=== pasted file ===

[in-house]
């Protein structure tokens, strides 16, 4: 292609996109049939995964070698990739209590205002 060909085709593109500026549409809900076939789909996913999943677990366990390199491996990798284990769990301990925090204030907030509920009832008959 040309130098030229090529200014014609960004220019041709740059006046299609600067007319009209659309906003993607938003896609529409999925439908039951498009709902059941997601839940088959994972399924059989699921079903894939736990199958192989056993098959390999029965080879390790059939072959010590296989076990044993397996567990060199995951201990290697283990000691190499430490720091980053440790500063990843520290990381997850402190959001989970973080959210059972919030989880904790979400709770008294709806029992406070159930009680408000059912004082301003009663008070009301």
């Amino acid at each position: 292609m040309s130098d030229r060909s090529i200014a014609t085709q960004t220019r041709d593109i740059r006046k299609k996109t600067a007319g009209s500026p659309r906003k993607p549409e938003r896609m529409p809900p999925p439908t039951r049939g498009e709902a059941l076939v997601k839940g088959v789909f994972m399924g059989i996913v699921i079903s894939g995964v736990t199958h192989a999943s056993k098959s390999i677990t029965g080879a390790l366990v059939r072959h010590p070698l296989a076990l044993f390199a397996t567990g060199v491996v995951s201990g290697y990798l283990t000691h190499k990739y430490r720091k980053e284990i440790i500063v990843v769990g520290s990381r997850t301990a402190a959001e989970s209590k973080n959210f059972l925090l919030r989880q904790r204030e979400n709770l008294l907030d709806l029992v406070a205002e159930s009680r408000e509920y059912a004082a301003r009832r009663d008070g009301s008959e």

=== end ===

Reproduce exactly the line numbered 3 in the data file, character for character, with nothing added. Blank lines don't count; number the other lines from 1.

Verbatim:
């Amino acid at each position: 292609m040309s130098d030229r060909s090529i200014a014609t085709q960004t220019r041709d593109i740059r006046k299609k996109t600067a007319g009209s500026p659309r906003k993607p549409e938003r896609m529409p809900p999925p439908t039951r049939g498009e709902a059941l076939v997601k839940g088959v789909f994972m399924g059989i996913v699921i079903s894939g995964v736990t199958h192989a999943s056993k098959s390999i677990t029965g080879a390790l366990v059939r072959h010590p070698l296989a076990l044993f390199a397996t567990g060199v491996v995951s201990g290697y990798l283990t000691h190499k990739y430490r720091k980053e284990i440790i500063v990843v769990g520290s990381r997850t301990a402190a959001e989970s209590k973080n959210f059972l925090l919030r989880q904790r204030e979400n709770l008294l907030d709806l029992v406070a205002e159930s009680r408000e509920y059912a004082a301003r009832r009663d008070g009301s008959e």